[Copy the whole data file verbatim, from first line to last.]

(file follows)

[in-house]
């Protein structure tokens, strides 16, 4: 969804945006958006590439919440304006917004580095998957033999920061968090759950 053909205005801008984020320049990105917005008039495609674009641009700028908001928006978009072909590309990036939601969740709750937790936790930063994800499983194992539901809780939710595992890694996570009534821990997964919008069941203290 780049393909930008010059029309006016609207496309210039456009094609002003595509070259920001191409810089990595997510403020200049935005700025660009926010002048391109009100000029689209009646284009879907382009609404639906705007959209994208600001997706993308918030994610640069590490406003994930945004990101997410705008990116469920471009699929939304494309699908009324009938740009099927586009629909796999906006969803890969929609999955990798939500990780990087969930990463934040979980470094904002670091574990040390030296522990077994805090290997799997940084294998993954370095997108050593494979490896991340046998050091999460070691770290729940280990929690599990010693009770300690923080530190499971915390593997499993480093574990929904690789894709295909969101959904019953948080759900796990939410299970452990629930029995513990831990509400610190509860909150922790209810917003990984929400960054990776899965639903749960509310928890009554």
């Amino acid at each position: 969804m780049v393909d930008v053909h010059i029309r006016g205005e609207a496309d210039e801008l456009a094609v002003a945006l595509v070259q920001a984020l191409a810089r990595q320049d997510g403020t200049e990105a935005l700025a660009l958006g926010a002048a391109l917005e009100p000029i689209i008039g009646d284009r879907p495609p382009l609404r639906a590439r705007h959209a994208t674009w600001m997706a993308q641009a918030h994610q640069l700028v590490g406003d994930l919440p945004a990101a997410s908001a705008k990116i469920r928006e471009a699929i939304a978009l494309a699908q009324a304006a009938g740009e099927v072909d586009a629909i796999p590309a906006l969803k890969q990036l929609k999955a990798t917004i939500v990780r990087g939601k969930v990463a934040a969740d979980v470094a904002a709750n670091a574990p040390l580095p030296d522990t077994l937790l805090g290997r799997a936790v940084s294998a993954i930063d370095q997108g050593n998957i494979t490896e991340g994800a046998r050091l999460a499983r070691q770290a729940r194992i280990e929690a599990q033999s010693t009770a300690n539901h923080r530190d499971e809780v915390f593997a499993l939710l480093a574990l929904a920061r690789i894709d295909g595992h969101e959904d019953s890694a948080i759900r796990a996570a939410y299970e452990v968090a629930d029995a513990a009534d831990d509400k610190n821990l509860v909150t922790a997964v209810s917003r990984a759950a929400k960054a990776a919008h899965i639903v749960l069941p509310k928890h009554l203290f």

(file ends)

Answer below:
[in-house]
């Protein structure tokens, strides 16, 4: 969804945006958006590439919440304006917004580095998957033999920061968090759950 053909205005801008984020320049990105917005008039495609674009641009700028908001928006978009072909590309990036939601969740709750937790936790930063994800499983194992539901809780939710595992890694996570009534821990997964919008069941203290 780049393909930008010059029309006016609207496309210039456009094609002003595509070259920001191409810089990595997510403020200049935005700025660009926010002048391109009100000029689209009646284009879907382009609404639906705007959209994208600001997706993308918030994610640069590490406003994930945004990101997410705008990116469920471009699929939304494309699908009324009938740009099927586009629909796999906006969803890969929609999955990798939500990780990087969930990463934040979980470094904002670091574990040390030296522990077994805090290997799997940084294998993954370095997108050593494979490896991340046998050091999460070691770290729940280990929690599990010693009770300690923080530190499971915390593997499993480093574990929904690789894709295909969101959904019953948080759900796990939410299970452990629930029995513990831990509400610190509860909150922790209810917003990984929400960054990776899965639903749960509310928890009554």
């Amino acid at each position: 969804m780049v393909d930008v053909h010059i029309r006016g205005e609207a496309d210039e801008l456009a094609v002003a945006l595509v070259q920001a984020l191409a810089r990595q320049d997510g403020t200049e990105a935005l700025a660009l958006g926010a002048a391109l917005e009100p000029i689209i008039g009646d284009r879907p495609p382009l609404r639906a590439r705007h959209a994208t674009w600001m997706a993308q641009a918030h994610q640069l700028v590490g406003d994930l919440p945004a990101a997410s908001a705008k990116i469920r928006e471009a699929i939304a978009l494309a699908q009324a304006a009938g740009e099927v072909d586009a629909i796999p590309a906006l969803k890969q990036l929609k999955a990798t917004i939500v990780r990087g939601k969930v990463a934040a969740d979980v470094a904002a709750n670091a574990p040390l580095p030296d522990t077994l937790l805090g290997r799997a936790v940084s294998a993954i930063d370095q997108g050593n998957i494979t490896e991340g994800a046998r050091l999460a499983r070691q770290a729940r194992i280990e929690a599990q033999s010693t009770a300690n539901h923080r530190d499971e809780v915390f593997a499993l939710l480093a574990l929904a920061r690789i894709d295909g595992h969101e959904d019953s890694a948080i759900r796990a996570a939410y299970e452990v968090a629930d029995a513990a009534d831990d509400k610190n821990l509860v909150t922790a997964v209810s917003r990984a759950a929400k960054a990776a919008h899965i639903v749960l069941p509310k928890h009554l203290f």